The Canadian dollar failed to hold onto its earlier gains and dropped by the end of Monday’s trading session due to the rout of crude oil prices.
Canadian Dollar CAD
Central Bank: Bank of Canada
Public Debt to GDP Ratio, 2014: 92.6%
Trade Balance, 2014: $17 bln.
Inflation, 2014: 2%
Major commodity exporter
Factors of Weakness
Dependence on United States as a major counterparty
The Canadian dollar is the official currency of Canada and is the 7th most traded currency in the world. It is often nicknamed “loonie” for the image of the aquatic bird on $C1 coin. The loonie was introduced as a currency used in Canada and all of its provinces in 1871, while the fixed exchange rate was abandoned in 1970. It is used by some central banks as a reserve currency. The performance of the currency depends on raw materials. Prices for crude oil are the most influential factor on the value of Canada’s dollar as oil is the most important export of Canada.
Canadian Dollar News Archive
The latest Canadian data release, from the end of last week, hasn’t been doing much to help the loonie in Forex trading. Although the Canadian dollar is getting a bit of help against some of the high beta currencies like the pound and the euro, it is down against the dollar and the yen.
The Canadian dollar is getting help today from the fact that oil prices are on the rise. Concerns about oil have been weighing on the loonie, and while there is still some weakness likely ahead, for now the Canadian dollar has the upper hand.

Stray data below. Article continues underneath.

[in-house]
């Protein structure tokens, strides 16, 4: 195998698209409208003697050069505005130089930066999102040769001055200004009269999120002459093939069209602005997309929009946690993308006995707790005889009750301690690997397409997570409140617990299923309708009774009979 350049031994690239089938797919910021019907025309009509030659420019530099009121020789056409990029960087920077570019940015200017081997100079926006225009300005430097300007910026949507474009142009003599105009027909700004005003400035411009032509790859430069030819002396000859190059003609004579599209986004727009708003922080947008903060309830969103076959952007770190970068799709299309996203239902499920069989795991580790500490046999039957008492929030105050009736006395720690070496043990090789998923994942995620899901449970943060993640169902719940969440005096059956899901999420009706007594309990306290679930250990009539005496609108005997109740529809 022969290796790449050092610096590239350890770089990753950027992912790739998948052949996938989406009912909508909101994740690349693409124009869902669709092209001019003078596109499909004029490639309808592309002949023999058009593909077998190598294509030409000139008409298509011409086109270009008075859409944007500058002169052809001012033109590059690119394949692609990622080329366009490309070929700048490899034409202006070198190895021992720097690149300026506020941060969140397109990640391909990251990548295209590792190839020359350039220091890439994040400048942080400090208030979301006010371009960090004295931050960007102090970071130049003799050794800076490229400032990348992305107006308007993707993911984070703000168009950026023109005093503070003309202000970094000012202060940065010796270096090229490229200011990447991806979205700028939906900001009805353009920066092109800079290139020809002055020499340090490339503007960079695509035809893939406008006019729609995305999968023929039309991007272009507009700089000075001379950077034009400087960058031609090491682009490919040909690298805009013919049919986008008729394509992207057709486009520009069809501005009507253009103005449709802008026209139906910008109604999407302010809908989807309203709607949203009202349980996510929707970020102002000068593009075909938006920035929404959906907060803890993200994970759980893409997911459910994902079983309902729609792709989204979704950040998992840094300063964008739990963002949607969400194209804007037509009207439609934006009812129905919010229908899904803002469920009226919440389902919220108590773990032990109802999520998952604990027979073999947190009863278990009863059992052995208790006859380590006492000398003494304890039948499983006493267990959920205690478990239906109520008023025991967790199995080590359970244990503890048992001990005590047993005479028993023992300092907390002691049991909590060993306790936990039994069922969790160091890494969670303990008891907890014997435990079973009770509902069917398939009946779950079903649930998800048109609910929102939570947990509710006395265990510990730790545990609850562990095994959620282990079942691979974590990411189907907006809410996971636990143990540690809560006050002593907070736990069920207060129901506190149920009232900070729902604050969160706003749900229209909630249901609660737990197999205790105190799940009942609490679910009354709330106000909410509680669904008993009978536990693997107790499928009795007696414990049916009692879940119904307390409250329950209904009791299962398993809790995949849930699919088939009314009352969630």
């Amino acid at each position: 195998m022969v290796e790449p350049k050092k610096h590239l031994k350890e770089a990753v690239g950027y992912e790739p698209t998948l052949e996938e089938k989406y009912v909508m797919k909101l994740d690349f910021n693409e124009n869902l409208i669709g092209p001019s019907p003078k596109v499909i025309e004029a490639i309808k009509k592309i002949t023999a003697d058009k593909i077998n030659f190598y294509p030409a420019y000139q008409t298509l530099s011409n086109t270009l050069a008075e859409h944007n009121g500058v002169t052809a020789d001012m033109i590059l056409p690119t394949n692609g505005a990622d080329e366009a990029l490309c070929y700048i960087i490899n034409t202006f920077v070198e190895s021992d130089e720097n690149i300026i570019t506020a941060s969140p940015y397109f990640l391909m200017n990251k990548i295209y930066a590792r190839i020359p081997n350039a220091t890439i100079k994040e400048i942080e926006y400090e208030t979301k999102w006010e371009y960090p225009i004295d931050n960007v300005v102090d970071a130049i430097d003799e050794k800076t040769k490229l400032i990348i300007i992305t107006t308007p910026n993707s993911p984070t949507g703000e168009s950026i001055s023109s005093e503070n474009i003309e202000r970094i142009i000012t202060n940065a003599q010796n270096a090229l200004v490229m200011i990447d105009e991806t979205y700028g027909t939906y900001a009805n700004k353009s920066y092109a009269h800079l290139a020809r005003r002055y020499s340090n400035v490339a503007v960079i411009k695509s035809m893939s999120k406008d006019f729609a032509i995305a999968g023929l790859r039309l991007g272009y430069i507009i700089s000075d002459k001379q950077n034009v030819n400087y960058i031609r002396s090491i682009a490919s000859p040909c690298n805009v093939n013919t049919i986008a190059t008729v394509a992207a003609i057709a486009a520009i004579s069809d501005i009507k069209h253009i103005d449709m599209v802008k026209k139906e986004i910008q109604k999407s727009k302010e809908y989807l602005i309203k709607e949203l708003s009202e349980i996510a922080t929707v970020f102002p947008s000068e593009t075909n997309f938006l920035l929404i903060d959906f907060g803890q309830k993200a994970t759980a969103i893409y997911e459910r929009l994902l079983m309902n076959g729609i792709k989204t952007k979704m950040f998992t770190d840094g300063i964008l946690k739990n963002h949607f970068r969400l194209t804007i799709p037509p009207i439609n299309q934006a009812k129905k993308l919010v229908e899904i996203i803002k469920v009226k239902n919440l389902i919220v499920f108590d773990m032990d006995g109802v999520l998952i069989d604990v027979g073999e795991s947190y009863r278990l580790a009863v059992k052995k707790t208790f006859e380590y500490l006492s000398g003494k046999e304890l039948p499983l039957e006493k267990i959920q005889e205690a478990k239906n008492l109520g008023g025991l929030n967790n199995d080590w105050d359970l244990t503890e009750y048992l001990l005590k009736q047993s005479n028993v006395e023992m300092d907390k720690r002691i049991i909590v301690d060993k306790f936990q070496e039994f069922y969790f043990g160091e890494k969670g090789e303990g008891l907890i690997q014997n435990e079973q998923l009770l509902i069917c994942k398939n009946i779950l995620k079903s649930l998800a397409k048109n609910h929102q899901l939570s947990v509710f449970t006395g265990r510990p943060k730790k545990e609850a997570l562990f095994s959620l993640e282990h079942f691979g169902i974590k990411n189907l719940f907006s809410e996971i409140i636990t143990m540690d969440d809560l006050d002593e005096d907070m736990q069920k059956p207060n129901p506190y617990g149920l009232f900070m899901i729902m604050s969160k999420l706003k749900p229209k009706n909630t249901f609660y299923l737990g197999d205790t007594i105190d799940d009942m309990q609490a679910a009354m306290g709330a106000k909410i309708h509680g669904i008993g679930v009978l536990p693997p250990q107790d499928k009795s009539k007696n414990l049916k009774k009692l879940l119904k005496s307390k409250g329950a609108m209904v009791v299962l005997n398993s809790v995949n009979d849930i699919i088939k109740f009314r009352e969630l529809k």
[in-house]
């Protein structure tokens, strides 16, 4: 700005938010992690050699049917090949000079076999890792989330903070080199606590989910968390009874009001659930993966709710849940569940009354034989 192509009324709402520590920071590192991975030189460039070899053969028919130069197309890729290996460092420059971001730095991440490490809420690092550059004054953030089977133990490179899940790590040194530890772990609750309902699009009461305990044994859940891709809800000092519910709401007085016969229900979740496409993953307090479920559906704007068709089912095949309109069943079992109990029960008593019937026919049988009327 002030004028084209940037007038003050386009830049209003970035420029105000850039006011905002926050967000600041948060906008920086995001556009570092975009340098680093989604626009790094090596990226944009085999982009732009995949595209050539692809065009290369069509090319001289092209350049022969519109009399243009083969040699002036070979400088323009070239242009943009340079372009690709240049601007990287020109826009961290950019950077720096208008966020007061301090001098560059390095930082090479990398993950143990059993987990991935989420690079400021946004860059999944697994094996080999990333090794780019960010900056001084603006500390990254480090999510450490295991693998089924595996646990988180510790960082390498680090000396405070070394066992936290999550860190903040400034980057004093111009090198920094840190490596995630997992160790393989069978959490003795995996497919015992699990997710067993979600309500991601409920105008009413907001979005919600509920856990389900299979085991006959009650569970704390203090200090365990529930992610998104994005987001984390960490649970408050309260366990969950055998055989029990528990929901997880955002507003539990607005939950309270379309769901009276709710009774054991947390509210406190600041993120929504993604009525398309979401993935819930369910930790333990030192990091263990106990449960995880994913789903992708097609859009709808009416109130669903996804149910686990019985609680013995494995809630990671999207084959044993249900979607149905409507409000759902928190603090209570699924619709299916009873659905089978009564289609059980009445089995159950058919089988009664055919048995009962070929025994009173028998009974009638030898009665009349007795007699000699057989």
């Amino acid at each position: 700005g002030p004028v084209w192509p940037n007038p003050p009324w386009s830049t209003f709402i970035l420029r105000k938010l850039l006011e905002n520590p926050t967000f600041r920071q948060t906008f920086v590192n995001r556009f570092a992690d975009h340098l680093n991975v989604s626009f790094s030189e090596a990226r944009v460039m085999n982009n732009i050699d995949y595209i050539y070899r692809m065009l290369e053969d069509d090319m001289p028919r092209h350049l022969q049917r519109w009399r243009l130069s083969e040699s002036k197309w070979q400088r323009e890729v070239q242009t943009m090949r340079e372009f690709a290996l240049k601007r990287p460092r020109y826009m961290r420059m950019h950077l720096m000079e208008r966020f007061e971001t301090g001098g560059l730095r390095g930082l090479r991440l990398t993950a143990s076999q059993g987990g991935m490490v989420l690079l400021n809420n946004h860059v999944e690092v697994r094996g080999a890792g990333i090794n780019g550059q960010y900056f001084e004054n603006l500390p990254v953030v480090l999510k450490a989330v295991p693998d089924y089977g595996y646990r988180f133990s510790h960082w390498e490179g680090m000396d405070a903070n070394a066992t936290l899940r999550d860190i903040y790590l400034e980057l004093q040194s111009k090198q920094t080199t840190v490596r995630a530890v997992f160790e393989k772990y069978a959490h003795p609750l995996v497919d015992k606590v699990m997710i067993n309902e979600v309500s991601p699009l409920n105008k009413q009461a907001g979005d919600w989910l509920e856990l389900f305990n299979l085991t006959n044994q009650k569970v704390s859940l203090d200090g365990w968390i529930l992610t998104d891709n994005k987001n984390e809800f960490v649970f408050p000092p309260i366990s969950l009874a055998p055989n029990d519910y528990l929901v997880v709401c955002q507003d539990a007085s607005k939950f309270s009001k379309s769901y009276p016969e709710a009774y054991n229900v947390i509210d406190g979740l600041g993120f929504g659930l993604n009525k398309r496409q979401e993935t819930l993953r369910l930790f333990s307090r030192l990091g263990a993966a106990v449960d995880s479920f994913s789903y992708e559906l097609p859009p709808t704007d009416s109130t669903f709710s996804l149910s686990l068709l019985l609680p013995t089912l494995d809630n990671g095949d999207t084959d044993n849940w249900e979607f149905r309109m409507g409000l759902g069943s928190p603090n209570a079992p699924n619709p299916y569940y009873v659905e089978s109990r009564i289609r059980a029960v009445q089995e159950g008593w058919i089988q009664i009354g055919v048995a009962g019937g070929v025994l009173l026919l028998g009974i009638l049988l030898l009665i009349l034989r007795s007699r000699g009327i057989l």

The Canadian dollar was able to overcome the negative impact of falling prices for crude oil, bouncing from the daily lows during the Monday’s trading session.
Crude oil continued to rise over the Friday’s trading session, meaning that the Canadian dollar was rising as well. The loonie tends to show a strong correlation to moves of crude oil prices, and the correlation was especially noticeable during the recent time.
The Canadian dollar was tracking move of crude oil very closely in the recent past, and today’s trading session was no different. Prices for crude rallied, and the loonie followed them.
The Canadian dollar gained today, extending its rally versus the US dollar and the Japanese yen for the third straight session. The reason for the admirable performance was the surprise rally of crude oil.
The Canadian dollar rallied today after the Bank of Canada made a surprise decision to keep interest rates unchanged instead of cutting them as the majority of analysts had predicted. Earlier, the currency reached the lowest level in 12 years against the US dollar before bouncing higher.
The Canadian dollar was falling today, though the losses were relatively small. The major theme for the currency this week will be the monetary policy meeting scheduled by the Bank of Canada on Wednesday.